David Auerbach on literature, tech, film, etc.

Month: July 2008

George Packer: The Assassins’ Gate

I’m watching Generation Kill and wanted some more background, so I picked up this book on Juan Cole’s recommendation. Packer says he supported the war “by about the same margin that the voting public had supported Al Gore,” and there is an “I wuz duped” tone to the book that helps reinforced the voices of the dozens of individuals quoted and mentioned who actually tried to improve the situation rather than give people the results they wanted, and who were marginalized or fired for their troubles.

But it also occasionally brings out a defensive side of Packer, who spends a few pages pointlessly attacking antiwar protesters for being naive.

The movement’s assumptions were based on moral innocence–on an inability to imagine the horror in which Iraqis lived, and a desire for all good things to go together, for total vindication. War is evil; therefore, the prevention of war must be good.

Now really, holding the protesters to some pure ideological standard is absurd. The point of protesting wars is, namely, to protest, not to propose: an act of disagreement when no other power is available, by joining up with whatever strange bedfellows are available to oppose them. Plenty of them had read Kenneth Pollack’s damn book (now out-of-print but readily available for $0.01), found it unconvincing, and decided that no, war in Iraq was still a bad idea, perhaps by the margin that Gore lost to Bush. Plenty of them had supported military action in Afghanistan and/or Bosnia. Plenty of them, including many of the organizers, fairly loathed ANSWER for being pointlessly annoying and divisive. So what? All protesters have are numbers, which are still a poor substitute for actual power.

Packer’s feels like a justificatory posture. If he couldn’t have seen through the smokescreen, then others did not either; they opposed the war for the wrong reason, ignoring Saddam Hussein’s horrible crimes and pushing pure isolationism. Against them he mentions the general populace:

And so the American people never had a chance to consider the real difficulties and costs of regime change in Iraq.

Despite the best efforts of the media and the government to disguise such, there was no shortage of information out there for those who choose to look for it that described exactly these difficulties and costs. (Even Walter Pincus and Dana Priest brought some warnings to those who read past the first page of the Post.) No one should be making excuses for “the American people,” and certainly not from ignorance. We all have blood on our hands, George. Own up.

RIP Thomas M. Disch

I first heard Disch‘s name when I was a pre-teen computer geek and his text adventure game Amnesia came out. I didn’t play it until years later, but I do remember reading about how the game had squeezed the whole of Manhattan onto a single 5 1/4″ disk as the game’s map, including subway and bus system. How? By making New York awfully empty. Most of the street intersections are completely barren, save for occasional Chock Full O’ Nuts and other food stores. These were important: Wikipedia quotes a review complaining that “the main character would collapse after an unrealistically short amount of time if he didn’t eat or sleep frequently.”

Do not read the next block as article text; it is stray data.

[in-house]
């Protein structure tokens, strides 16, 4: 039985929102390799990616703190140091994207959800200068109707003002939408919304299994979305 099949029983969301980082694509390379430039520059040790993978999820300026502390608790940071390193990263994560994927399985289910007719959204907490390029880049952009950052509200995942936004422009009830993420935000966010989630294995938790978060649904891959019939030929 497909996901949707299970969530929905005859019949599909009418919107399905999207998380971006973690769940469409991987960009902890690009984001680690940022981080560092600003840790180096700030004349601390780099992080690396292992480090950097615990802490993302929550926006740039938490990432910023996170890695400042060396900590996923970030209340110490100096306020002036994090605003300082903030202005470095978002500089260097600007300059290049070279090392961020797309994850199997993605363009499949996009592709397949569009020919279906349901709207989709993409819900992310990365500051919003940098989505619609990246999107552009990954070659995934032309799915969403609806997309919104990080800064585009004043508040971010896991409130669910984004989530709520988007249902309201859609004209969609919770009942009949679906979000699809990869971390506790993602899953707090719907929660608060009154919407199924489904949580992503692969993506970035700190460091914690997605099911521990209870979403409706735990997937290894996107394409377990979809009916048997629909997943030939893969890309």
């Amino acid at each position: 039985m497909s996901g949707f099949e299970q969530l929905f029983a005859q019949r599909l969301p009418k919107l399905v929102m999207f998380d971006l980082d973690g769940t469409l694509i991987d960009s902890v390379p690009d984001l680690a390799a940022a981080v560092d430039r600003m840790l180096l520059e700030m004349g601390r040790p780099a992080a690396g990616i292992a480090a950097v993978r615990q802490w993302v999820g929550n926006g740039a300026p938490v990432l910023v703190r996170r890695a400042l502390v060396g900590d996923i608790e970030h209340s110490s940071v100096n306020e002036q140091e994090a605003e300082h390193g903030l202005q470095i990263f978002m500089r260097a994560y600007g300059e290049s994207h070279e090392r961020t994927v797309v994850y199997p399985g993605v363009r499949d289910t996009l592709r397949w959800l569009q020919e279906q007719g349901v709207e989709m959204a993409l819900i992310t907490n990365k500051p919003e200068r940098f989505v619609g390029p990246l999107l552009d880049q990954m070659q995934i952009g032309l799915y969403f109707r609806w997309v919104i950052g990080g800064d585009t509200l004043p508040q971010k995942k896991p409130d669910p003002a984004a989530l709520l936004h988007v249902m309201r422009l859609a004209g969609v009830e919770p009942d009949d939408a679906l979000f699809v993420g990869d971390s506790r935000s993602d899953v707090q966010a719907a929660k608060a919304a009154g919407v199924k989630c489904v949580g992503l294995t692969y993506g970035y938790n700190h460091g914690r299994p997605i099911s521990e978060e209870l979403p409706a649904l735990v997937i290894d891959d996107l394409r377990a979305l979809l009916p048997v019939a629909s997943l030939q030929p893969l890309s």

And yes, much of the game was wandering around this empty simulation of Manhattan as a homeless man, sleeping in an abandoned tenement, being persecuted by everyone from police to rats, and begging and washing windshields for enough money to keep yourself fed. The game made the gap between ten cents and ten dollars seem insurmountable and condemned you to a random and frustrating struggle merely to stay alive.

Later on I would realize exactly how representative this was of Disch’s worldview and would come to recognize Disch’s signature move of cutting down his characters right at their greatest moment of triumph. But it made Disch an ideal representative of the left-behind in America, both in the close-minded midwest and in decaying and broken cities. On Wings of Song presented the divide between the urban and rural parts of the US taken to a plausible extreme, well before it became a fashionable trope. 334 presents, with more sympathy than was usual for Disch, the failure of New York to provide for its indigenous people. And I still rate The MD as a very modern fable about technology and medicine, as well as one of the better allegories of AIDS. And his best short stories–“Descending,” “102 H-Bombs,” “Dangerous Flags,” “Slaves,” “The Asian Shore,” “Angouleme,” etc.–are some of the best in the genre and easily some of the best of the new wave.

Many right-wing sci-fi authors use cruelty to show the unstoppable forces of history, how the strong survive and the weak perish, and so on and so forth. Disch’s cruelty sometimes took similar forms, but he always treated its effects on the personal level and made sure that no one could walk away feeling good about those left aside on the road of “progress.” In this I do not know his better.

(Also see John Sladek’s piece on Disch. Disch and Sladek also collaborated on the odd, indescribable non-scifi novel Black Alice.)

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